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Social Support Improves Health

Dean Ornish, M.D., Founder of Preventive Medicine Research Institute and Professor atUCSF

Most behavioral medicine studies involving heart patients focus on the efficacy of lifestyle changes to reduce atherosclerosis and reverse ischemic heart disease. World-renowned cardiologist Dean Ornish’s behavioral medicine program includes weekly psychoeducational group participation, which was initially instigated as a way to promote the healthy lifestyle changes he advocates, especially adherence to a very strict low-fat diet. Doctor Ornish reported that although the researchers in his studies had not previously controlled for the effect of the group support aspect of the program, it was his personal belief that the social support aspect of those weekly groups may be the single most powerful intervention of the entire program. Research psychologist Ute Schultz and his team studied the efficacy of the Ornish program and found the social support aspect to be one of the ingredients that have made the Ornish program a lifesaver for cardiology patients who had failed previous behavioral medicine interventions.

We have all experienced heart-warming feelings when we are with close friends. These feelings have been traced to relaxation of the smooth muscle in the cardiac arteries, which then trigger other healthy physiological responses. The relaxed smooth muscle results in vasodilation. The vasodilation allows arteries that may have atherosclerotic plaques to open and permit increased cardiac oxygenation and perfusion. The increased oxygenation and perfusion then results in fewer and milder cardiac events. The “heart-warming” feeling itself is the result of increased blood flow to the center of the chest.

Psychoneuroimmunology researchers have consistently found a positive correlation between social support and the immune system. In a study by research psychologist Bert Uchino, thirty-eight residents of a retirement community received visits by volunteers three times a week for a month. Immune function tests were performed on all of them at the start of the month, during, and at the end of the month. At month’s end, immunoglobulin (antibody) levels as well as natural killer (NK) cell activity were increased. NK cells attack and destroy cancer cells and virus-infected cells.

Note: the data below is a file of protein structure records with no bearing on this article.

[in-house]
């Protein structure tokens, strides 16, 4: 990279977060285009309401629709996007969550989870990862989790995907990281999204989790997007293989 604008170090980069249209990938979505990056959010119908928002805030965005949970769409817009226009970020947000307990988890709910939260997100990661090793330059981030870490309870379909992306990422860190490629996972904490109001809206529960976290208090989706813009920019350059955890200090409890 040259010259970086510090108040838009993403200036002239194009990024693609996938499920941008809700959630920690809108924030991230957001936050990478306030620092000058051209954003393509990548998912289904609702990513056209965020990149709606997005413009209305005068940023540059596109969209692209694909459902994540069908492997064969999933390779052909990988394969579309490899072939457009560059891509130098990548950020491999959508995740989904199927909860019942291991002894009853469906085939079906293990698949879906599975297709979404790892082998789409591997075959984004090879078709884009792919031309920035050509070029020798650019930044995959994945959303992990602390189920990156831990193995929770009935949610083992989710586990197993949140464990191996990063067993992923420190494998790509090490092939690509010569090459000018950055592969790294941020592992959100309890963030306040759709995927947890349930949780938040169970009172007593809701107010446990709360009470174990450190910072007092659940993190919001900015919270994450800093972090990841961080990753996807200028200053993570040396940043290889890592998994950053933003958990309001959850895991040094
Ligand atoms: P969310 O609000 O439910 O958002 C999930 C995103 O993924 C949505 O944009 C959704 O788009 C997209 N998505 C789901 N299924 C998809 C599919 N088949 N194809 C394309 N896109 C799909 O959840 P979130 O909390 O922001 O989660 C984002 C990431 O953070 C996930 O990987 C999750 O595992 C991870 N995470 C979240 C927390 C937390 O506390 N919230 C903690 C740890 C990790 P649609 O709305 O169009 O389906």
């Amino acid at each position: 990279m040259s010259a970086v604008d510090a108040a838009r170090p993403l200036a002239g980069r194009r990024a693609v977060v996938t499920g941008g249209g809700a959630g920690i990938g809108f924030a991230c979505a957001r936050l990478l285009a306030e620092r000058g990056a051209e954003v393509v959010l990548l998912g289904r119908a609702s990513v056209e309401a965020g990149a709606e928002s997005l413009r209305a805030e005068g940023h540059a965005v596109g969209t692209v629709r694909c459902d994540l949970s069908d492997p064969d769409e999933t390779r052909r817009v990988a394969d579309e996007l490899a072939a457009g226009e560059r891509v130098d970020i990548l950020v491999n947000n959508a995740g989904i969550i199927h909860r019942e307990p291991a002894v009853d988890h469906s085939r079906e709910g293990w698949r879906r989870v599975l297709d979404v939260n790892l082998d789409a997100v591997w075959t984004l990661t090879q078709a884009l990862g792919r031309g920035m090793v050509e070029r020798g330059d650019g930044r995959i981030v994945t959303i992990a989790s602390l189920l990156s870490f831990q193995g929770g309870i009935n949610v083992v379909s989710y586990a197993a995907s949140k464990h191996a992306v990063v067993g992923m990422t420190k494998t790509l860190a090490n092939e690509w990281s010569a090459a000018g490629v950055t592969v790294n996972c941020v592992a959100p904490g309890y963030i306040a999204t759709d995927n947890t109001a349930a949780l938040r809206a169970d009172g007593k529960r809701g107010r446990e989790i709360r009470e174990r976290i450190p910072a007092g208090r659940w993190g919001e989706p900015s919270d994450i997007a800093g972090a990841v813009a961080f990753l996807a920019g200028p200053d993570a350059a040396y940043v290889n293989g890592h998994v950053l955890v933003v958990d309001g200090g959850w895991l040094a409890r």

Psychoneuroimmunology researcher Janice Kiecolt-Glaser and her team proved that social support improves immune function and that the damaging physiological effects of emotional distress can be reversed through social support. She found that leukocyte cell counts and immune function are both improved by social support. College students are under enormous emotional distress during exam periods. At Ohio State University, students were interviewed prior to a period of final exams to determine their base-line emotional distress levels as well as their level of social support. Saliva samples were collected before, during, and after the exam period. Salivary immunoglobulin A (s-IgA) is often used by researchers because it is one of the few lab measures that can be collected non-invasively.

Researcher Susan Kennedy, working in the lab of Dr. Kiecolt-Glaser, found that s-IgA was significantly diminished in the emotionally distressed students who lacked good social support, making them more vulnerable to both bacterial and viral respiratory diseases. The students with good social support were found to have far less diminution of their s-IgA. The researchers also discovered that the students with strong social support had higher levels of s-IgA during all three collections. In other studies by these Ohio State researchers, NK cells were measured during stressful periods. Reductions in NK cells correlated with lower levels of social support. The significance of this finding is that people without social support are more likely to develop cancer because it is the NK cells that attack and destroy cancer cells after the cancer cells are flagged by CD-4 (T-Helper) cells.

Dr. Kiecolt-Glaser’s husband is Dr. Ronald Glaser. In one of his studies, forty-eight medical students at Ohio State Medical School were inoculated with the standard series of three injections of hepatitis B vaccine. The inoculations were administered on specific dates to coincide with a very stressful exam period. The students who had reported having the most social support were the same ones who produced the most antibodies in response to the vaccine. These same students also manifested the most robust T-cell responses to the hepatitis B surface antigen. Antigens are the substances that initially provoke the immune response. Antibodies are the proteins that are secreted as a result of the antigen-provoked triggered immune response.

In another study by Kiecolt-Glaser and her team, volunteers visited thirty elderly retirement home residents three times a week for one month. These thirty residents agreed to allow the researchers to draw blood multiple times throughout the study. The researchers found a very significant increase in NK cells. The way the researchers decided on three times a week was because they had previously noticed that those residents who had visitors three times a week or more had significantly stronger immune systems than the residents who had fewer visitors. One of the surprises of this study was that despite the fact that the visits were by strangers, and the residents of the retirement home knew the visitors were only visiting them as part of an experiment, the subjects still received a boost in their immune systems as a result of the visits. Under the circumstances, these visits could barely qualify as social support, yet there was still a positive effect. Obviously, the affect of being visited by people close to them would have produced an even greater effect.

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